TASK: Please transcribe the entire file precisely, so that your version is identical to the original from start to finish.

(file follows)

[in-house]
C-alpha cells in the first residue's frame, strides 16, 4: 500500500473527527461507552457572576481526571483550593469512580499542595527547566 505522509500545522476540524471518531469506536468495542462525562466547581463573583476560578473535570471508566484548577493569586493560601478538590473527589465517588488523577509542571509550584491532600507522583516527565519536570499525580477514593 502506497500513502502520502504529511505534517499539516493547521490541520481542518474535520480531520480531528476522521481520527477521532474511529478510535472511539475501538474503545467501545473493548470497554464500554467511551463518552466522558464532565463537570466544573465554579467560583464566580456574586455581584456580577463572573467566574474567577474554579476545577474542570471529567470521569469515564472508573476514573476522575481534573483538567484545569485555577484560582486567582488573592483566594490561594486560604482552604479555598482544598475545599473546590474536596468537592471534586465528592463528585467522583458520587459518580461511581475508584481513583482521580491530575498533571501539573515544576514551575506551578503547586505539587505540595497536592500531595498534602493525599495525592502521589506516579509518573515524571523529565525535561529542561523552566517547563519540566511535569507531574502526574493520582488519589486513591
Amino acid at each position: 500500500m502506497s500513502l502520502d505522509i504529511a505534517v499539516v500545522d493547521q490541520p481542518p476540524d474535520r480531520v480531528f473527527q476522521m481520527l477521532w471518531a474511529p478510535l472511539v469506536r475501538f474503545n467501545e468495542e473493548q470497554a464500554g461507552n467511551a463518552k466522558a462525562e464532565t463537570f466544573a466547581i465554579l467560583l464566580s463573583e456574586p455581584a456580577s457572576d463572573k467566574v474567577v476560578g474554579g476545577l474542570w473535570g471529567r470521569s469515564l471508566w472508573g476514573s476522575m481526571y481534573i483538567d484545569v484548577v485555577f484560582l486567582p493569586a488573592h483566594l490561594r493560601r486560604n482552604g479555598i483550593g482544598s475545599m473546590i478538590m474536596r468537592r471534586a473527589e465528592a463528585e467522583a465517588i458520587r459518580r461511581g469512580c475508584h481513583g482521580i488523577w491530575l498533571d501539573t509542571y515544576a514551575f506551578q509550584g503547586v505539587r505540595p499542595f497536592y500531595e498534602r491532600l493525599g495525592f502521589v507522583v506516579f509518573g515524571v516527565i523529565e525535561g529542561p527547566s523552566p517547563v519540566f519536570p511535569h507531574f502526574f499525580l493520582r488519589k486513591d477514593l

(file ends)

[in-house]
C-alpha cells in the first residue's frame, strides 16, 4: 500500500473527527461507552457572576481526571483550593469512580499542595527547566 505522509500545522476540524471518531469506536468495542462525562466547581463573583476560578473535570471508566484548577493569586493560601478538590473527589465517588488523577509542571509550584491532600507522583516527565519536570499525580477514593 502506497500513502502520502504529511505534517499539516493547521490541520481542518474535520480531520480531528476522521481520527477521532474511529478510535472511539475501538474503545467501545473493548470497554464500554467511551463518552466522558464532565463537570466544573465554579467560583464566580456574586455581584456580577463572573467566574474567577474554579476545577474542570471529567470521569469515564472508573476514573476522575481534573483538567484545569485555577484560582486567582488573592483566594490561594486560604482552604479555598482544598475545599473546590474536596468537592471534586465528592463528585467522583458520587459518580461511581475508584481513583482521580491530575498533571501539573515544576514551575506551578503547586505539587505540595497536592500531595498534602493525599495525592502521589506516579509518573515524571523529565525535561529542561523552566517547563519540566511535569507531574502526574493520582488519589486513591
Amino acid at each position: 500500500m502506497s500513502l502520502d505522509i504529511a505534517v499539516v500545522d493547521q490541520p481542518p476540524d474535520r480531520v480531528f473527527q476522521m481520527l477521532w471518531a474511529p478510535l472511539v469506536r475501538f474503545n467501545e468495542e473493548q470497554a464500554g461507552n467511551a463518552k466522558a462525562e464532565t463537570f466544573a466547581i465554579l467560583l464566580s463573583e456574586p455581584a456580577s457572576d463572573k467566574v474567577v476560578g474554579g476545577l474542570w473535570g471529567r470521569s469515564l471508566w472508573g476514573s476522575m481526571y481534573i483538567d484545569v484548577v485555577f484560582l486567582p493569586a488573592h483566594l490561594r493560601r486560604n482552604g479555598i483550593g482544598s475545599m473546590i478538590m474536596r468537592r471534586a473527589e465528592a463528585e467522583a465517588i458520587r459518580r461511581g469512580c475508584h481513583g482521580i488523577w491530575l498533571d501539573t509542571y515544576a514551575f506551578q509550584g503547586v505539587r505540595p499542595f497536592y500531595e498534602r491532600l493525599g495525592f502521589v507522583v506516579f509518573g515524571v516527565i523529565e525535561g529542561p527547566s523552566p517547563v519540566f519536570p511535569h507531574f502526574f499525580l493520582r488519589k486513591d477514593l